Eisenberg T.,Hessian State Laboratory |
Eisenberg T.,Justus Liebig University |
Rau J.,Chemical and Veterinary Investigation Office Stuttgart |
Westerhus U.,Opel Zoo |
And 13 more authors.
Veterinary Microbiology | Year: 2017
Streptococcus (S.) agalactiae represents a significant pathogen for humans and animals. However, there are only a few elderly reports on S. agalactiae infections in wild and zoo elephants even though this pathogen has been isolated comparatively frequently in these endangered animal species. Consequently, between 2004 and 2015, we collected S. agalactiae isolates from African and Asian elephants (n = 23) living in four different zoos in Germany. These isolates were characterised and compared with isolates from other animal species (n = 20 isolates) and humans (n = 3). We found that the isolates from elephants can be readily identified by classical biochemistry and MALDI-TOF mass spectrometry. Further characterisations for epidemiological issues were achieved using Fourier transform-infrared spectroscopy, capsule typing and molecular fingerprinting (PFGE, RAPD PCR). We could demonstrate that our elephant isolate collection contained at least six different lineages that were representative for their source of origin. Despite generally broad antimicrobial susceptibility of S. agalactiae, many showed tetracycline resistance in vitro. S. agalactiae plays an important role in bacterial infections not only in cattle and humans, but also in elephants. Comparative studies were able to differentiate S. agalactiae isolates from elephants into different infectious clusters based on their epidemiological background. © 2017 Elsevier B.V.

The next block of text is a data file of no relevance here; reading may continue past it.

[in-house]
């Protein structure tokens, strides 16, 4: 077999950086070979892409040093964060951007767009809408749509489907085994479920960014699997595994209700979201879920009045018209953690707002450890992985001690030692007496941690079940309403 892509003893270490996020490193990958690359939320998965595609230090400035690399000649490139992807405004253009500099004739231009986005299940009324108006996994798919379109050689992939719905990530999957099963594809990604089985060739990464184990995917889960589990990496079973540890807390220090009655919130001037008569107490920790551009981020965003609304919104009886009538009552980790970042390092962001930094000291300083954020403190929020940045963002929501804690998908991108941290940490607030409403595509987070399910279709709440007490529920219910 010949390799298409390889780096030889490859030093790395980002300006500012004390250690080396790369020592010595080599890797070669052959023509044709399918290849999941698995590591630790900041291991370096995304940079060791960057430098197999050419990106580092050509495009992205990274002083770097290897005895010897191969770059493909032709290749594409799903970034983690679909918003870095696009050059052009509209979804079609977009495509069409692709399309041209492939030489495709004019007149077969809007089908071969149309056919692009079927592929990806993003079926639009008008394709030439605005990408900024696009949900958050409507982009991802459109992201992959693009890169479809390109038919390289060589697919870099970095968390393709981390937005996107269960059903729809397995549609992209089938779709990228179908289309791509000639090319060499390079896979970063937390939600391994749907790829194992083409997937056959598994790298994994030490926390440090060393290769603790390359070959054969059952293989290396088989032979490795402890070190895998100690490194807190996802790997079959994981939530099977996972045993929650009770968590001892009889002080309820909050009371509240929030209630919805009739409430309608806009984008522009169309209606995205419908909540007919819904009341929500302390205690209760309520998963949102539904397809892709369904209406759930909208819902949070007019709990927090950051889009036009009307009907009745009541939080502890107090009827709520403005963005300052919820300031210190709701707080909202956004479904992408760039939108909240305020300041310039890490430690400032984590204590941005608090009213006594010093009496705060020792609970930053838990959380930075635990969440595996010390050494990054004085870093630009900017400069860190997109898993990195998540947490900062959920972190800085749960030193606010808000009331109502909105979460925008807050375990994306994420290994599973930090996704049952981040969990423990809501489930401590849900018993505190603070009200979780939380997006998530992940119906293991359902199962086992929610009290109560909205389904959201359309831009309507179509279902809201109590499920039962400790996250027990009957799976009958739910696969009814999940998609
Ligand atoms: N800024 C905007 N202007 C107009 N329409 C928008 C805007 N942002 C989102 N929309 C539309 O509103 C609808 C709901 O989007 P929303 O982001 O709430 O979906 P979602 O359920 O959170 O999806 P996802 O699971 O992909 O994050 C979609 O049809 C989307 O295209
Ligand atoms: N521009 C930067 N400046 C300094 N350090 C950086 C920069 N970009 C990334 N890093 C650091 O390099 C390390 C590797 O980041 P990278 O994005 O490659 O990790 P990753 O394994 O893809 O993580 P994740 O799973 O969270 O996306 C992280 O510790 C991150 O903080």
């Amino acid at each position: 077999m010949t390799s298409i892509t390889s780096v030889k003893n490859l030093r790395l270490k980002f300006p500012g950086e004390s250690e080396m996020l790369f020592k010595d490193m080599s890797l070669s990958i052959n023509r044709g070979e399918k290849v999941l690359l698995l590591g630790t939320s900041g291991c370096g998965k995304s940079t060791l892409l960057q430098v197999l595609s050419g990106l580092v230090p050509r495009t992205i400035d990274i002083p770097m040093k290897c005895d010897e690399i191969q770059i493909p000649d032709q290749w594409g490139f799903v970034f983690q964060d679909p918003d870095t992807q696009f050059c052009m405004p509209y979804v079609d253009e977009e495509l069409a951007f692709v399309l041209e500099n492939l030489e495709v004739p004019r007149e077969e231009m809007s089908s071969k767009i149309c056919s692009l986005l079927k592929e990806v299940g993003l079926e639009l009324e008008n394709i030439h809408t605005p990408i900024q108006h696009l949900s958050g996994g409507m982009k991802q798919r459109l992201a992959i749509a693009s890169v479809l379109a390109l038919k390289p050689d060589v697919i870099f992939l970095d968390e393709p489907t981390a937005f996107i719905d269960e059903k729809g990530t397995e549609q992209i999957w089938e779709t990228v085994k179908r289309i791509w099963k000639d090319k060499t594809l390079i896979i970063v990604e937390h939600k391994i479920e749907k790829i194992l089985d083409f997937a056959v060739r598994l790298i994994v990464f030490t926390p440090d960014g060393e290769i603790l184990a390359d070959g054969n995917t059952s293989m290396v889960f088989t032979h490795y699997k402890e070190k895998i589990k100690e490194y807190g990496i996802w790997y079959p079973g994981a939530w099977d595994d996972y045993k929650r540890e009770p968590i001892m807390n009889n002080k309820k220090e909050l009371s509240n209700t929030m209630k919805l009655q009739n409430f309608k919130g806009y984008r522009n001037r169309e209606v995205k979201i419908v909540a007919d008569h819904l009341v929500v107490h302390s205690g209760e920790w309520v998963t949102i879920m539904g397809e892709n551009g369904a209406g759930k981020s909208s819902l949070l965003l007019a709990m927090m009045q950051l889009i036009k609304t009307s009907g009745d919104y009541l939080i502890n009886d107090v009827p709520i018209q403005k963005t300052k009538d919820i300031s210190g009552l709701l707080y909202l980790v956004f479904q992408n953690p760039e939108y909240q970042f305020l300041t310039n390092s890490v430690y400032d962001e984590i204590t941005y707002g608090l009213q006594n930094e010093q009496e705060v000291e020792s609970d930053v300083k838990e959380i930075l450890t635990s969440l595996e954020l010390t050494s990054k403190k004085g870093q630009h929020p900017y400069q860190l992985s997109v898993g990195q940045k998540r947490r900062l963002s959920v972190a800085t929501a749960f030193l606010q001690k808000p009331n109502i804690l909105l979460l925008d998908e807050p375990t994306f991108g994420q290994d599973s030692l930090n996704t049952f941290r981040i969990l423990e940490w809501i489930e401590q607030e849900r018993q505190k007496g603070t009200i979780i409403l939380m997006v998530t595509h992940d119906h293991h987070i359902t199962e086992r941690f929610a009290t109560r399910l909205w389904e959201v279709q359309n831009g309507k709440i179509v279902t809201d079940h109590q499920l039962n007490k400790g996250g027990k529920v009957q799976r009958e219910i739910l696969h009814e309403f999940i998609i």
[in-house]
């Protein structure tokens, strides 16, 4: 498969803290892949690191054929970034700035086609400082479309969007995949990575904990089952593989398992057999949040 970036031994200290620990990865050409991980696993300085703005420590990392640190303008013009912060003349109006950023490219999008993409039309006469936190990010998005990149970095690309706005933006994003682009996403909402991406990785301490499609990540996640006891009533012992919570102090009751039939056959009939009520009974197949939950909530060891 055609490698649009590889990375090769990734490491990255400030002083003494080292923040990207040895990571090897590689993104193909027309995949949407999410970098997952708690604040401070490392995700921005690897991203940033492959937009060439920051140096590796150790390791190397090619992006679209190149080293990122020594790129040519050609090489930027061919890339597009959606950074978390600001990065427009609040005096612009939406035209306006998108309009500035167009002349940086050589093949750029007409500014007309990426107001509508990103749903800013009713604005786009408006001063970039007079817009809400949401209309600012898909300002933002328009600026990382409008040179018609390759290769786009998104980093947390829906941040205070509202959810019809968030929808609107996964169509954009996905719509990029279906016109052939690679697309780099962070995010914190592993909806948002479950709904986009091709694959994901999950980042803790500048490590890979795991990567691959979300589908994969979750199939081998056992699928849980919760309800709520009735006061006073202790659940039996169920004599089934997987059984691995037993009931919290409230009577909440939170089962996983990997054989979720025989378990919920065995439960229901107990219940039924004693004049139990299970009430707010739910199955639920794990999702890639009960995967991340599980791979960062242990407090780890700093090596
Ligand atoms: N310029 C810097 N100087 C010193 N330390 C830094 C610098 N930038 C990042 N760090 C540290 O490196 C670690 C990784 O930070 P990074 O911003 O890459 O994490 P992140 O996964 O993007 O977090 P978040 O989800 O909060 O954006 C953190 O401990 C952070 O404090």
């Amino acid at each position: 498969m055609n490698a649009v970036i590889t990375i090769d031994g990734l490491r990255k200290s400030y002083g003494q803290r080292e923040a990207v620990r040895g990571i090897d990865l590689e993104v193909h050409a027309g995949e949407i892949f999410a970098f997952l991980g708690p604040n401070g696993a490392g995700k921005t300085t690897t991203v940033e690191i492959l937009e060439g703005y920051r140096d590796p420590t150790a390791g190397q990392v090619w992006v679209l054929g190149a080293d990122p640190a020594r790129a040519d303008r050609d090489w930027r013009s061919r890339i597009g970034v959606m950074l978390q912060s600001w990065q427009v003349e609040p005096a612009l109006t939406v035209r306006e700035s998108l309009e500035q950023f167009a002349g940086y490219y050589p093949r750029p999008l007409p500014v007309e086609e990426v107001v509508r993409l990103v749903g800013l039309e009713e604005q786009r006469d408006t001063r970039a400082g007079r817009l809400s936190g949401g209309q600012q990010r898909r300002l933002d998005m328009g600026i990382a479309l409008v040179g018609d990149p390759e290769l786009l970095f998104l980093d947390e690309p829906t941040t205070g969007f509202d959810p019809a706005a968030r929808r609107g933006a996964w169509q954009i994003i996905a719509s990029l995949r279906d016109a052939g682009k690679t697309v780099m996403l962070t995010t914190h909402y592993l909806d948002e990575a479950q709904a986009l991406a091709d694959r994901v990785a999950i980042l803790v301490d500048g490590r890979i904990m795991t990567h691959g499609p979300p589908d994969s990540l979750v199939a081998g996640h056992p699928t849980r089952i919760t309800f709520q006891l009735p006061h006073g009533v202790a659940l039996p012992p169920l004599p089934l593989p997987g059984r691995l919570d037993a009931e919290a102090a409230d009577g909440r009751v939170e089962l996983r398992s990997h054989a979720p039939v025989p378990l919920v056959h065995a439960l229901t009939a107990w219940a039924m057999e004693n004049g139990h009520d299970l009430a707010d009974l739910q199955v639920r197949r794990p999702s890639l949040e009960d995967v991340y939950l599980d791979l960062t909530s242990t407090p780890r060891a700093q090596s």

Beckmann J.,Opel Zoo |
Westerhus U.,Opel Zoo |
Kauffels T.,Opel Zoo |
Becker M.,Opel Zoo
Zoologische Garten | Year: 2015
In 1982 Opel-Zoo Kronberg started keeping Oriental white ibis in central European climate. Since then at least 61 ibis hatched, the total 30-day-mortality was 25% (N. = 15). As far as known changes in diet over time and their effects are listed as well as dates of hatching since 1994. Unknown behavior such as allogrooming in young non-siblings, overlapping brood and feeding on willow leafs is described, as well as wing-claws in juvenile Oriental white ibis. In addition we added information from literature to give an overview of this particular ibis species. Oriental white ibis is listed as near threatened since 2004. © 2015.